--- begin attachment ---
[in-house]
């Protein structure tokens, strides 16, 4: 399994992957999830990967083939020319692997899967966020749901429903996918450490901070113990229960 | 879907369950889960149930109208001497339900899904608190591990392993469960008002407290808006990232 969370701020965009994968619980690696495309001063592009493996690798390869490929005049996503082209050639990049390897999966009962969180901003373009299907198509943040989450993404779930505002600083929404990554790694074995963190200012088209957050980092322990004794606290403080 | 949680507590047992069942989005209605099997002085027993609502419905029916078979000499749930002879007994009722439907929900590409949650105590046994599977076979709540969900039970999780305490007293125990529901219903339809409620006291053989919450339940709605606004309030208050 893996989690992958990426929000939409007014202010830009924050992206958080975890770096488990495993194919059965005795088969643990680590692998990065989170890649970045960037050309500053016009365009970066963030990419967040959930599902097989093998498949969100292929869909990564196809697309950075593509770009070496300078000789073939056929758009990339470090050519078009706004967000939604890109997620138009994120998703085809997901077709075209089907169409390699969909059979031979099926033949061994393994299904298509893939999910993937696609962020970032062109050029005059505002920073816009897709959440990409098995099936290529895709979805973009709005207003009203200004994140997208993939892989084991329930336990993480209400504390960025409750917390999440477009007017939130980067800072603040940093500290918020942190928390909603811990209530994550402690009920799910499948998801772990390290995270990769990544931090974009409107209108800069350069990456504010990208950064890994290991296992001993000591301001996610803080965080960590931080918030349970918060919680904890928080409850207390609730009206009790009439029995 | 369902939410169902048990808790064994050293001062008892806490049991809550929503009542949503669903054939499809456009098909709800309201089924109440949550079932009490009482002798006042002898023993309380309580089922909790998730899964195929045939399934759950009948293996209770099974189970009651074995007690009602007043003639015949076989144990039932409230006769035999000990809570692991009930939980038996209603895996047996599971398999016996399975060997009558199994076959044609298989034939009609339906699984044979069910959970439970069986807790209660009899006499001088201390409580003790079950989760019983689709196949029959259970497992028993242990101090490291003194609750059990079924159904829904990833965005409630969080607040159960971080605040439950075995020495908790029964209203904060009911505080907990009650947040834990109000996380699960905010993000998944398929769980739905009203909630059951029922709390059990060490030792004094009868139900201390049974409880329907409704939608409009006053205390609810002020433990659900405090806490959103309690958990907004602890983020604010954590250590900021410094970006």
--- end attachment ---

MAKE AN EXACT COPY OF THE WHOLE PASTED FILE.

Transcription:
[in-house]
């Protein structure tokens, strides 16, 4: 399994992957999830990967083939020319692997899967966020749901429903996918450490901070113990229960 | 879907369950889960149930109208001497339900899904608190591990392993469960008002407290808006990232 969370701020965009994968619980690696495309001063592009493996690798390869490929005049996503082209050639990049390897999966009962969180901003373009299907198509943040989450993404779930505002600083929404990554790694074995963190200012088209957050980092322990004794606290403080 | 949680507590047992069942989005209605099997002085027993609502419905029916078979000499749930002879007994009722439907929900590409949650105590046994599977076979709540969900039970999780305490007293125990529901219903339809409620006291053989919450339940709605606004309030208050 893996989690992958990426929000939409007014202010830009924050992206958080975890770096488990495993194919059965005795088969643990680590692998990065989170890649970045960037050309500053016009365009970066963030990419967040959930599902097989093998498949969100292929869909990564196809697309950075593509770009070496300078000789073939056929758009990339470090050519078009706004967000939604890109997620138009994120998703085809997901077709075209089907169409390699969909059979031979099926033949061994393994299904298509893939999910993937696609962020970032062109050029005059505002920073816009897709959440990409098995099936290529895709979805973009709005207003009203200004994140997208993939892989084991329930336990993480209400504390960025409750917390999440477009007017939130980067800072603040940093500290918020942190928390909603811990209530994550402690009920799910499948998801772990390290995270990769990544931090974009409107209108800069350069990456504010990208950064890994290991296992001993000591301001996610803080965080960590931080918030349970918060919680904890928080409850207390609730009206009790009439029995 | 369902939410169902048990808790064994050293001062008892806490049991809550929503009542949503669903054939499809456009098909709800309201089924109440949550079932009490009482002798006042002898023993309380309580089922909790998730899964195929045939399934759950009948293996209770099974189970009651074995007690009602007043003639015949076989144990039932409230006769035999000990809570692991009930939980038996209603895996047996599971398999016996399975060997009558199994076959044609298989034939009609339906699984044979069910959970439970069986807790209660009899006499001088201390409580003790079950989760019983689709196949029959259970497992028993242990101090490291003194609750059990079924159904829904990833965005409630969080607040159960971080605040439950075995020495908790029964209203904060009911505080907990009650947040834990109000996380699960905010993000998944398929769980739905009203909630059951029922709390059990060490030792004094009868139900201390049974409880329907409704939608409009006053205390609810002020433990659900405090806490959103309690958990907004602890983020604010954590250590900021410094970006």